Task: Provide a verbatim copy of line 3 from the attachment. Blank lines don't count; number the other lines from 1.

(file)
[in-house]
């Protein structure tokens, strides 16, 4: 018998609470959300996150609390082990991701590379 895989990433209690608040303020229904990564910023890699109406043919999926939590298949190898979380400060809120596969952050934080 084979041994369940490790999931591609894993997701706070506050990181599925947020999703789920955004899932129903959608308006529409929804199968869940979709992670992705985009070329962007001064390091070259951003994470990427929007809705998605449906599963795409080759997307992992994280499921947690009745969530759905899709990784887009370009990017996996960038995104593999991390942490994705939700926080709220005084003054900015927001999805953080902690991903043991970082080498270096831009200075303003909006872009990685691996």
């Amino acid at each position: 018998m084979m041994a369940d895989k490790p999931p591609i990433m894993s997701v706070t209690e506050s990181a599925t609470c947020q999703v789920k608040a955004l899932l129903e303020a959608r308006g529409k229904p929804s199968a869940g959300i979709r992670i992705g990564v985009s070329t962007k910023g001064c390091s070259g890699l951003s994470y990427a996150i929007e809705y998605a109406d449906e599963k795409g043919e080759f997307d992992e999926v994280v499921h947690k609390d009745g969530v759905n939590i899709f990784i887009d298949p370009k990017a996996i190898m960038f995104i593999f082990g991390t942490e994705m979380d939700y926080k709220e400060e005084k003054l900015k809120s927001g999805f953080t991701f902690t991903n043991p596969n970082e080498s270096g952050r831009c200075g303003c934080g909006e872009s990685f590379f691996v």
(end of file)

């Amino acid at each position: 018998m084979m041994a369940d895989k490790p999931p591609i990433m894993s997701v706070t209690e506050s990181a599925t609470c947020q999703v789920k608040a955004l899932l129903e303020a959608r308006g529409k229904p929804s199968a869940g959300i979709r992670i992705g990564v985009s070329t962007k910023g001064c390091s070259g890699l951003s994470y990427a996150i929007e809705y998605a109406d449906e599963k795409g043919e080759f997307d992992e999926v994280v499921h947690k609390d009745g969530v759905n939590i899709f990784i887009d298949p370009k990017a996996i190898m960038f995104i593999f082990g991390t942490e994705m979380d939700y926080k709220e400060e005084k003054l900015k809120s927001g999805f953080t991701f902690t991903n043991p596969n970082e080498s270096g952050r831009c200075g303003c934080g909006e872009s990685f590379f691996v």